I have tried the new 1.4.9 batch files to combine VHDs, but wasn’t able to boot from them using XenServer, Hyper-V, or VirtualBox. I eventually found a Sysinternals program called disk2vhd that will make a single VHD for all selected partitions, including that elusive System Reserved partition. It also supports the newer VHDX file format, but it does not support incremental images, or a nice dashboard for management and reporting, or space quotas, or image restoration options, or any of the other great features that UrBackup offers.
If it’s not one thing, it’s another, right?
I wrote a batch script for disk2vhd at GitHub/Linkz57 if you folks are interested. I gave the batch file to Windows Task Scheduler, and it’s been working reliably with Hyper-V for a few weeks now.
Now I use disk2vhd for C:\ and System Reserved, and I use UrBackup for incremental images of all other partitions and disks.
I bring this information and simple script to the UrBackup community as an offering of good will, and in hopes that I might make some requests.
UrBackup is a fantastic project, and hope it continues to grow.
Speaking of growth, I have been having an issue with the “global soft filesystem quota”, in that it doesn’t seem to be working for me (Odds are it’s because I’m an idiot and am using it wrong. Hopefully I’ve provided enough information below for those smarter than me to diagnose this issue). I have UrBackup saving everything to a dedicated 2.5 TB HDD and have set the UrBackup server’s global soft filesystem quota to 80%. a few weeks of backups later, and I find the disk is 80-some percent full. Section 10.1 of the manual says that quotas are enforced at night, so I wait about 15 hours and check the next morning, and the disk is 94% full and UrBackup is actively imaging a machine. There was enough free space in that remaining 6% for it to complete its image, in case that’s relevant. Most of my machines have passed their minimum image threshold of 4, so I feel that they should have been culled for space.
This is my first question: what can I do to ensure that the “global soft filesystem quota” is enforced?
Thankfully, the “Maximal number of incremental file backups” seems to be working, and I saw in the activity log that UrBackup had deleted the oldest incremental image of one of my machines (not the machine I caught being backed up into my remaining 6%).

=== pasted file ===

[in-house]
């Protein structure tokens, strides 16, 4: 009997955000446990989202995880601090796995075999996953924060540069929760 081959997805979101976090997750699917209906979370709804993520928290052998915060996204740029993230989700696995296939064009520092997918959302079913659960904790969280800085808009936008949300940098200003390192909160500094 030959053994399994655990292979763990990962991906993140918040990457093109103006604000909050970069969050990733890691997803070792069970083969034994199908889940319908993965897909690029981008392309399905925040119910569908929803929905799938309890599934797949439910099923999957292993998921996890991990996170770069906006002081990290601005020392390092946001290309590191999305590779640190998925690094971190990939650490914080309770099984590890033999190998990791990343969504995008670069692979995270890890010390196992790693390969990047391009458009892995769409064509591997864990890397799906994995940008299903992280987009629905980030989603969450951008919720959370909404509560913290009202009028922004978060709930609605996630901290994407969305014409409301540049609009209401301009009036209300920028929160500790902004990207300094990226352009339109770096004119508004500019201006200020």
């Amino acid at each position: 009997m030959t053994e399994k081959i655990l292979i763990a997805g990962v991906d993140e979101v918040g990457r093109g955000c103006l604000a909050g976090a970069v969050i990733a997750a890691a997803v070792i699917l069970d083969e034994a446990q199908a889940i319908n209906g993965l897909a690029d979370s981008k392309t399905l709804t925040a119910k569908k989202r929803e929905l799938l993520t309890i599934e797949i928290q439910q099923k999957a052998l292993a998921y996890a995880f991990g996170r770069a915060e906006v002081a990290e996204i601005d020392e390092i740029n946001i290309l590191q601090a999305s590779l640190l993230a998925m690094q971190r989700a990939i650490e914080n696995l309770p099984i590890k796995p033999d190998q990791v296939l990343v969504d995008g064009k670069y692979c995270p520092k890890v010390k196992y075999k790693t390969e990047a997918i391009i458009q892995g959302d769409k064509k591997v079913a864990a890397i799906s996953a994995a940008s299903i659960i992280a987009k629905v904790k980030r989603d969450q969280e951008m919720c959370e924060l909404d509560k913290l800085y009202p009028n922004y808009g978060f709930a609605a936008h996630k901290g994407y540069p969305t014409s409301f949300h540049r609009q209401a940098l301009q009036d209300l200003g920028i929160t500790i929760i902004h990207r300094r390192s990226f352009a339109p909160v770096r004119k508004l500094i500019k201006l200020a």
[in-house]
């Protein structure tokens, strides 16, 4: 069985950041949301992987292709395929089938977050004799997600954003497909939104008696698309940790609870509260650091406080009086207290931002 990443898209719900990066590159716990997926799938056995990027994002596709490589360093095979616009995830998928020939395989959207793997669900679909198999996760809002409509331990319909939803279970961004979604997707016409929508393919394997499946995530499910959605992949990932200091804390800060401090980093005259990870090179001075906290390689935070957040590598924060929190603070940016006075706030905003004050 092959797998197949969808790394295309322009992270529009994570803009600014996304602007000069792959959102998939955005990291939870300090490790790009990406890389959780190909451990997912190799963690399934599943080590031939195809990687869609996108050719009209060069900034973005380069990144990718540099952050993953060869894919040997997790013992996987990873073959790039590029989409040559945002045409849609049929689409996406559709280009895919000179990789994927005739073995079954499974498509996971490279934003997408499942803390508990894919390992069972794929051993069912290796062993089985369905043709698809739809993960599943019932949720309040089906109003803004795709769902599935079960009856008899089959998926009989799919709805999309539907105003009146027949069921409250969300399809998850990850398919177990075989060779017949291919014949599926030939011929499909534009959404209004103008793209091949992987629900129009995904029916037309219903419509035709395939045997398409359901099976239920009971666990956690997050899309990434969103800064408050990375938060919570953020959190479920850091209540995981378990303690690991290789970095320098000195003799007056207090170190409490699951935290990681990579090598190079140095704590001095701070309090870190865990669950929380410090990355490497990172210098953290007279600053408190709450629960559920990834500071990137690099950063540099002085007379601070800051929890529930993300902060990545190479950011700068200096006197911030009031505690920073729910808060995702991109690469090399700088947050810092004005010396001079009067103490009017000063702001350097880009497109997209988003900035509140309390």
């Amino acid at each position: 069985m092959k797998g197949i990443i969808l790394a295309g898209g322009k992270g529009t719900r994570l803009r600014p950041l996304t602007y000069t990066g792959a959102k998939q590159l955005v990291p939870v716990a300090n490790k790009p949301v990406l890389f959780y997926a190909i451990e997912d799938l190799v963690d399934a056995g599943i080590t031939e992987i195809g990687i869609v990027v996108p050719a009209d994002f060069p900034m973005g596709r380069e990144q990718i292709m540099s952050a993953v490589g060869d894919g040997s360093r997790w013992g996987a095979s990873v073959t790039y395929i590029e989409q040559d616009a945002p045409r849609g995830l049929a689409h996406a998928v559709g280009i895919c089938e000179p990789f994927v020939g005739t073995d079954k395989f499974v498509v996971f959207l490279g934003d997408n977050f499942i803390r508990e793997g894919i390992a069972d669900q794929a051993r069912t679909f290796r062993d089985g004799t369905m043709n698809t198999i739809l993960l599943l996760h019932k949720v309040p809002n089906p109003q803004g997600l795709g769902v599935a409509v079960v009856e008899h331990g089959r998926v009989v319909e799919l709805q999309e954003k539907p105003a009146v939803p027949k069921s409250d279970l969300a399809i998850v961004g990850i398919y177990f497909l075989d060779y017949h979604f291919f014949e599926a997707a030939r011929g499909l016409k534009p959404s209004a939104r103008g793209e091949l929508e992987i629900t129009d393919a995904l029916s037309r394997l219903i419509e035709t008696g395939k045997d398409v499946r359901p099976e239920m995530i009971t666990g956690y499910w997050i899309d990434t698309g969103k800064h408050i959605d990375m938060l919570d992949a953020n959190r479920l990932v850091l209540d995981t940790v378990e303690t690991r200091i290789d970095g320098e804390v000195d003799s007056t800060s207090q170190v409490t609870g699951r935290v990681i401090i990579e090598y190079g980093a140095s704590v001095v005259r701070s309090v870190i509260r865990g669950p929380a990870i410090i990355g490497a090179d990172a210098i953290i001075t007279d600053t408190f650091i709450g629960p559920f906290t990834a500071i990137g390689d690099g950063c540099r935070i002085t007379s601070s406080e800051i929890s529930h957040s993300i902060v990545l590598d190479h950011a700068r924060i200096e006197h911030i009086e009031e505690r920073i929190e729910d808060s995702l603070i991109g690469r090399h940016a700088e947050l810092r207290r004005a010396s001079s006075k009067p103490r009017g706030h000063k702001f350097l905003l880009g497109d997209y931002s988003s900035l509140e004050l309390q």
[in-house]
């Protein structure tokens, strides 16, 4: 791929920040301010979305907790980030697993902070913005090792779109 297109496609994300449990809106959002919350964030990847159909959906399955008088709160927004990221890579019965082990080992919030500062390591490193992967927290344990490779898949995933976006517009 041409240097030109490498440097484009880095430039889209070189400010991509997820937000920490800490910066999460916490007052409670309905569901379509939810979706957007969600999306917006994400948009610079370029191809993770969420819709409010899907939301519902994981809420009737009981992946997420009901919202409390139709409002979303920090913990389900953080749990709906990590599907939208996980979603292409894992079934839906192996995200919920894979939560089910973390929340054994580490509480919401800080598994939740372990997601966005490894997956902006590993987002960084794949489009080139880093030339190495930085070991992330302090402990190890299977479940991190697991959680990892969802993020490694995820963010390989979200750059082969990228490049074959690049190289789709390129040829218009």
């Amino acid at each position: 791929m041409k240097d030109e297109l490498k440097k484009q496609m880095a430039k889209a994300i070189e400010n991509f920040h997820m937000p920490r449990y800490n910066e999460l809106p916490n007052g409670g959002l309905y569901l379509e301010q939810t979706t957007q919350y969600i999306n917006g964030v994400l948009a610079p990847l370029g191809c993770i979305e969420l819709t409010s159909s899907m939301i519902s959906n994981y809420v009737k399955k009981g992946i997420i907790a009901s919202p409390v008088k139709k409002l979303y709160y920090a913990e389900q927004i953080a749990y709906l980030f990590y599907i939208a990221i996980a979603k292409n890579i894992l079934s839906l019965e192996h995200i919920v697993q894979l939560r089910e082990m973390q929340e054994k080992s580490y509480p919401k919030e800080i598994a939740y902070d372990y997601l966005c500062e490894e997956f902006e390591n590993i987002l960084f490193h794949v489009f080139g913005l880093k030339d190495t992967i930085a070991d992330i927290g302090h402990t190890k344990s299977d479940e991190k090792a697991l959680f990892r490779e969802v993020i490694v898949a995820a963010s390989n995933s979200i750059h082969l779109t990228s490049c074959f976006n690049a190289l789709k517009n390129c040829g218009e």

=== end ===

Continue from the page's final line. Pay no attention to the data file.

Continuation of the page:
Out of curiosity, I mounted the newest incremental image of the machine that had just surpassed its ‘maximal incremental backups’ in Hyper-V, booted it up (from disk2vhd’s image of C:\ ), and checked its D:\ (from UrBackup’s recently culled incremental images). I wanted to quickly test every file for accessibility, because I assumed that each incremental image consisted only of changes that occurred between the last image and itself, and as such referenced each previous incremental image, chain-linked all the way down to the most recent full disk image. I assumed that UrBackup deleting the first incremental image after my only full disk image would 1: break the chain in its last link before the full disk image (where I assume all files that have never changed reside), and 2: make unavailable the files (if any) that were only changed between the full image and that one deleted incremental image.
I figured that touch.exe v0.99 from Stephane Duguay at binarez would be the fastest way to check every file, and so I ran touch.exe -Rc D:* and it didn’t print any errors. Now I assume that either touch.exe was wrong/was used wrongly, or that magic is real.
This is my second question: how do incremental VHDs work?
The manual says that UrBackup uses hashes for comparison, but makes no mention of how it makes up for all of the unchanged data it didn’t bother to copy over. Is there something in the VHD’s header that specifies a name and path to other VHDs that contain its missing information?
Sorry for the long post, and thanks again for a great product.